In research published on September 16, astronomers discovered a Jupiter-sized planet orbiting the smoldering remains of a deactivated star.
Scientists named this newly discovered planet WD 1586B. Studying the newly discovered planet should provide more data on the prospect that our Sun will “age” and die as a white dwarf star in about 5 billion years.
When a star like the Sun burns its reserves of hydrogen, it begins to swell into a giant mass of heat and burn neighboring planets.
After a star disappears, the only part that remains of a star is its burnt core, also known as a white dwarf. This residual core is very dense, glows weakly with the remaining heat and disappears in a few billion years.
Previous research has shown that some white dwarfs can remain in ruins in their planetary systems for long periods of time.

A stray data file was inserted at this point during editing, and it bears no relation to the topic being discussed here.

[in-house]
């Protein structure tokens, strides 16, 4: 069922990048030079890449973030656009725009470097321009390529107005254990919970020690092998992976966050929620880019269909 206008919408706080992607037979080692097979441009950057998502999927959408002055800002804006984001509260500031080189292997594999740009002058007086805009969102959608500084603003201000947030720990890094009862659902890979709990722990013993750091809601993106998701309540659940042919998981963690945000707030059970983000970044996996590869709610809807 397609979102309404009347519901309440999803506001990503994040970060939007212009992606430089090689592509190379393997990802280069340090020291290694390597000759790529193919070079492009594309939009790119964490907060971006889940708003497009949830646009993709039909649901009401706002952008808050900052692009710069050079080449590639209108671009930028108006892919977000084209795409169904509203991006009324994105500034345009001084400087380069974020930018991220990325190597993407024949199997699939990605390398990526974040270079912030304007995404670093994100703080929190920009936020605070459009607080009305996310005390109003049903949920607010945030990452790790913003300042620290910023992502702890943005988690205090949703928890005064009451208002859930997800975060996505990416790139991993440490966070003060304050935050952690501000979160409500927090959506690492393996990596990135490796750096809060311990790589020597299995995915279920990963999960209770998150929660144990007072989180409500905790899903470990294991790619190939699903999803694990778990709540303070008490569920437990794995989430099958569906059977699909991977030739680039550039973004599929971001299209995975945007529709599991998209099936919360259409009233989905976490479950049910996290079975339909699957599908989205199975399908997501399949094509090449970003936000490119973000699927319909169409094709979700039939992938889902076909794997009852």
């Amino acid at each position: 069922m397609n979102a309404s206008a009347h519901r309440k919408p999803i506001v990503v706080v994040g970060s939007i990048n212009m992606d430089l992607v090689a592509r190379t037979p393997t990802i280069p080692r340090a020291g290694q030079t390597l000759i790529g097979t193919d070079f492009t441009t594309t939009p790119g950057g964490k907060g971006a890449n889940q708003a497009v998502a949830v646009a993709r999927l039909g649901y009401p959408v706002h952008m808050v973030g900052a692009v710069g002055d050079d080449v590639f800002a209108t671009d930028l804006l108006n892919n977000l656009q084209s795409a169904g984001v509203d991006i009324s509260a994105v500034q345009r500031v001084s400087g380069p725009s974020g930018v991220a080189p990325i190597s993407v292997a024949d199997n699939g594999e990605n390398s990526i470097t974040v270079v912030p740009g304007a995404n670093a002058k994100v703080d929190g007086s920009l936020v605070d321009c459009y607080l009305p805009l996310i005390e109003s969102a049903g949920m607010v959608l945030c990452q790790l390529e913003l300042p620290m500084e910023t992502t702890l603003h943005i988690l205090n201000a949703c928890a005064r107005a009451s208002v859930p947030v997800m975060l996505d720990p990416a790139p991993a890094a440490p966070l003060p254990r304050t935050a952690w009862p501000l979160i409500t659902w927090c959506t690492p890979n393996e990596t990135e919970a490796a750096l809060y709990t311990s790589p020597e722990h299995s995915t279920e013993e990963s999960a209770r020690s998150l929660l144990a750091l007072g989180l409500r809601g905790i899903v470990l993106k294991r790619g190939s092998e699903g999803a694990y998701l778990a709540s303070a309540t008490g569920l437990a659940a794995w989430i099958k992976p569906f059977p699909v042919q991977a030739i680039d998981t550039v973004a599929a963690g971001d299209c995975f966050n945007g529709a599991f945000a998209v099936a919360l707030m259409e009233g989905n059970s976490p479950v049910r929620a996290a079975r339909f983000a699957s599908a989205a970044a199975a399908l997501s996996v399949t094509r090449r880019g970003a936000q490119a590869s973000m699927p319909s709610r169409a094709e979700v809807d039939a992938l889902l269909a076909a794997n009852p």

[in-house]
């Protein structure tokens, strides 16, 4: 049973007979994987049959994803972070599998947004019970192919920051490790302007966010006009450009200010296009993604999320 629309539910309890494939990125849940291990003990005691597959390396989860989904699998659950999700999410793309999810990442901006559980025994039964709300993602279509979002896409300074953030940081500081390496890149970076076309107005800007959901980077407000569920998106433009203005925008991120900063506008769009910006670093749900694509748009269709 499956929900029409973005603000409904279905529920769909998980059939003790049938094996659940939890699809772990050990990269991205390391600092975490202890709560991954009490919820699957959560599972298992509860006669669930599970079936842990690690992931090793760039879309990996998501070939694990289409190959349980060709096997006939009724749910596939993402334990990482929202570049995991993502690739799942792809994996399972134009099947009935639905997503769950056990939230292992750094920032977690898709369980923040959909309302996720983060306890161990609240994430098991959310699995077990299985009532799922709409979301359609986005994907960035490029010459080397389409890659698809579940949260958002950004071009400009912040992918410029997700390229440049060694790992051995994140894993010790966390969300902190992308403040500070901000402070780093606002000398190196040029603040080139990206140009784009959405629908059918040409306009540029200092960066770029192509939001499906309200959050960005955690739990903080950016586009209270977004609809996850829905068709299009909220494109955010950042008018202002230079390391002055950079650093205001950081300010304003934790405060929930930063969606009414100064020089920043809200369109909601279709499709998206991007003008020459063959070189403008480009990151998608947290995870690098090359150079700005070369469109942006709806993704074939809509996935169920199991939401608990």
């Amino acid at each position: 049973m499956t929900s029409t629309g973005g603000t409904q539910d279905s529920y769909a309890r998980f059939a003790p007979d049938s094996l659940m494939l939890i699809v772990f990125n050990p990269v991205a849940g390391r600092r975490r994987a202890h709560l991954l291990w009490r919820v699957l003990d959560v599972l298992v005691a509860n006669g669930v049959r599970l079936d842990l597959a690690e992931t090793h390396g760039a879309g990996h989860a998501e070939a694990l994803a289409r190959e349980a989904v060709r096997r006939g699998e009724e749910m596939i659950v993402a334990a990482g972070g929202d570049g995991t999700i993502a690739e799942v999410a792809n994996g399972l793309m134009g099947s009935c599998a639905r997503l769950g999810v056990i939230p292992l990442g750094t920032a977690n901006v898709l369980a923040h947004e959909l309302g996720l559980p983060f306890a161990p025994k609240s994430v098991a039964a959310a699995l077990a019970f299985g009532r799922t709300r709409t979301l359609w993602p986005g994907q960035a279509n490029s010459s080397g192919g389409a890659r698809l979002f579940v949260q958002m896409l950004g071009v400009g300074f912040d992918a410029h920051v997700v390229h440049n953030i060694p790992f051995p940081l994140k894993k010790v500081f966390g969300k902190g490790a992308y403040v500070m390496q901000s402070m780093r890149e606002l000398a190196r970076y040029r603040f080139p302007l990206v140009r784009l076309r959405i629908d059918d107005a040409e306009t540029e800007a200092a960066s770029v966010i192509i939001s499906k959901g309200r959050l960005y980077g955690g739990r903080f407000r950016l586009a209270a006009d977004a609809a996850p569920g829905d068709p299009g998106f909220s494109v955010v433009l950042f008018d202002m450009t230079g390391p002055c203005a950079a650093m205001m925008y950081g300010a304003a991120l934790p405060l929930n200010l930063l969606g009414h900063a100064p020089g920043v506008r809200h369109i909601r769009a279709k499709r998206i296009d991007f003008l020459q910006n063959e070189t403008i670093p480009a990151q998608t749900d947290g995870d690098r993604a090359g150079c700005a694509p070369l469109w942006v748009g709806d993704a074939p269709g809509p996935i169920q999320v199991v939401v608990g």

However, to date, no intact planet has been discovered around the orbit of a dead star.
Professor Andrew Vanderburg of the University of Winsconsin-Madison, who is in charge of research published in the journal Nature, commented: “This is a very surprising finding.”
Because no obvious debris was found on the planet orbiting the dead star, scientists concluded that WD 1586B is an intact planet, assistant astronomer Siyi Xu told Gemini Observatory.
This discovery proves that many planets can operate in the affected regions of stars even after they have faded into white dwarfs.
However, why WD 1586B appears near a dead star remains a mystery to scientists.
After examining the various theories, the team argued that WD 1586B was caught in the orbit of the white dwarf due to the interactive forces generated by neighboring planets.
In a commentary on the new discovery, Steven Parsons of the University of Sheffield predicts that the discovery of WD 1586B “offers the prospect of discovering more similar planets in the future.”
The WD 1856 + 534 white dwarf is only 82 light years from Earth, so Parsons believes the gravitational effects of other planets on the white dwarf will be detected by astronomers observing from Earth.